A woman in Canterbury, southeast England, said that in 2019 she had been denied a transvaginal scan and had been offered an abdominal ultrasound instead, which found a small cyst she was told would disperse by itself. “Three weeks later I had emergency surgery to remove a cyst the size of an orange and my ovary, because it had actually ‘died’ and was going septic due to the cyst cutting off its bloody supply,” she said.
“At the time of the ultrasound I was asked the question ‘Are you a virgin?’ and because I said yes they said it couldn't be done. I explained I was in so much pain I didn’t mind…but was still refused.”
In both Newcastle and Manchester, another woman who contacted VICE World News said that in both of the cities she was denied transvaginal ultrasounds to investigate her pelvic pain over eight years ago. She described she was “sexually active and queer” at the time and that the scan was refused not just because she was deemed a virgin but because “they told me they wouldn’t do one because it wouldn’t matter anyway as I wasn’t planning a family.”
“No woman should ever be denied access to healthcare on the grounds of ‘virginity.’”
In Northumberland in 2019, a woman who was 23 at the time was denied the scan because she told her sonographer that she wasn’t sexually active, and was repeatedly told it would be “illegal” to do so. “She then began saying it would be illegal and classed as some sort of assault, which I thought odd as I was consenting. I explained that I was over the age of 21, of capacity, and willing to sign a consent form for the procedure as I knew it would likely hurt. I said that if I was giving her permission, I wasn’t sure whom else she would need it from as I was more than old enough to consent to sex itself. She said it wasn’t the age that was the factor; I could’ve been 14, sexually active, and able to have the scan; it was because I wasn’t sexually active. This seemed bizarre; as I was an adult being treated with less autonomy than a child would be,” the woman recalled.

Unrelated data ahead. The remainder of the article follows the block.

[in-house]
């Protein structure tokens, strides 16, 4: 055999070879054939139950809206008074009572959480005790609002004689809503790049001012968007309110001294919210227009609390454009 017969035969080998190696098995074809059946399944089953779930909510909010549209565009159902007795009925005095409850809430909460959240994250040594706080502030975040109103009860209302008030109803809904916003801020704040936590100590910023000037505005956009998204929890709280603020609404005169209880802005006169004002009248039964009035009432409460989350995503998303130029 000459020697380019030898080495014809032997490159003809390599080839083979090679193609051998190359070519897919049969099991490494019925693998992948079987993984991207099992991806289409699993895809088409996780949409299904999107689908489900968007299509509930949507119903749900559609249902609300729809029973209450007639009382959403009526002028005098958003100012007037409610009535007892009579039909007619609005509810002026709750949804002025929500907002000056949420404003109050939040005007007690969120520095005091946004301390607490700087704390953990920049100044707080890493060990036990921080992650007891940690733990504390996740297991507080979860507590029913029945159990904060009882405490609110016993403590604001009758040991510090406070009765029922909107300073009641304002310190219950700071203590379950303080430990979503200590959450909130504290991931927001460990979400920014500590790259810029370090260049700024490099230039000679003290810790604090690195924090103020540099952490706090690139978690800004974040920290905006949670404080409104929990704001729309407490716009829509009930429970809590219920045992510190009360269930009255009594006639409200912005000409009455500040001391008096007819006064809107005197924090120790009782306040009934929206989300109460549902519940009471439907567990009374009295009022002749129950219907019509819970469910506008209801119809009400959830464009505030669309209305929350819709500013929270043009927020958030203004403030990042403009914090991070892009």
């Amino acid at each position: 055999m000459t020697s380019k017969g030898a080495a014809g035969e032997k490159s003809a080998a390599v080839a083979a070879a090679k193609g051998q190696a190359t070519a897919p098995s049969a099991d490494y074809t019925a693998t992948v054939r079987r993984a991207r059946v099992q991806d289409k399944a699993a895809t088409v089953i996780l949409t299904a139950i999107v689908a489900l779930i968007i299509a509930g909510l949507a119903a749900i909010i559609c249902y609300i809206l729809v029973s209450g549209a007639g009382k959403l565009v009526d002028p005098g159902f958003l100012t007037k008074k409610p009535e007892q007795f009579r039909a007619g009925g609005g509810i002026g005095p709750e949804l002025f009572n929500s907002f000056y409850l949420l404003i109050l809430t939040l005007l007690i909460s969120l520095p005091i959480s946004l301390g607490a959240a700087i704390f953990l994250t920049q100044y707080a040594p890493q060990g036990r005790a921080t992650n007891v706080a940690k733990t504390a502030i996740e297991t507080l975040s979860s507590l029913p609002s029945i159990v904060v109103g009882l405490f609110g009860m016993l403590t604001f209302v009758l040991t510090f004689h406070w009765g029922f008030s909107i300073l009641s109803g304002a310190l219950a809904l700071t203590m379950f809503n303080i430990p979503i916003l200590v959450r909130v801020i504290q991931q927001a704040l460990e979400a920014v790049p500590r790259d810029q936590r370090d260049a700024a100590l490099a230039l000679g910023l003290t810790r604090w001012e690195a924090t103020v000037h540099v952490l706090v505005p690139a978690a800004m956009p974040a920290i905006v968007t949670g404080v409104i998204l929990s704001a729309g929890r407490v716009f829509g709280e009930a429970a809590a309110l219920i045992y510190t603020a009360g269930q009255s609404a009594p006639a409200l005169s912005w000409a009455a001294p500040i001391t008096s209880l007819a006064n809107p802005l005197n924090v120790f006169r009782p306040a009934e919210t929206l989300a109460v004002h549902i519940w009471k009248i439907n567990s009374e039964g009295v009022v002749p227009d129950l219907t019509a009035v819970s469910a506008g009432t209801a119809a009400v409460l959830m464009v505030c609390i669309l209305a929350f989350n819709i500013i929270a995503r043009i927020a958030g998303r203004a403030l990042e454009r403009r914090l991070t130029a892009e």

“I was sent home with a few days’ worth of pain relief. A paramedic who had previously worked in a sexual health clinic, confirmed a few weeks afterwards that this ‘law’ is complete nonsense and doesn’t exist.”
Thakar, the president of the Royal College of Obstetricians and Gynaecologists, said:
“It’s important that health professionals engage in supportive conversations that enable women to make informed decisions about their own care.”
“No woman should ever be denied access to healthcare on the grounds of ‘virginity’.”
“Before a transvaginal ultrasound, as with any gynaecological procedure, every woman should be given clear, accurate information on why it is needed and what it involves, both in discussion with their healthcare professional and in the patient information leaflets provided. While the procedure is not usually painful, it may be uncomfortable for some women who have not had penetrative sex or because of menopause-related vaginal changes. Some women may have concerns related to their personal beliefs, or around anxiety or embarrassment.”
Many of those who contacted VICE World News also spoke of other instances in the healthcare system where their virginity was mentioned.
22-year-old Lily, who has been given a pseudonym for privacy reasons, contacted VICE World News about Havens, an NHS service that does medical assessments following rape and sexual assault.
She was referred there in November 2021 and when she filled in a form at the clinic, she ticked the box that said she only has same-sex partners as she is a lesbian.
“She called me a virgin so many times, it was strange.”
As the doctor gave Lily a physical examination, she repeatedly told her “we’ll use the virgin [speculum] because you’re a virgin”.
“She called me a virgin so many times, it was strange,” Lily said. “It made me kind of uncomfortable and then I found it really difficult to relax for the exam.”
“It’s definitely knocked my trust in seeking care for reproductive or sexual issues,” Lily said. “I’m not keen to go back for other problems I’ve had since.”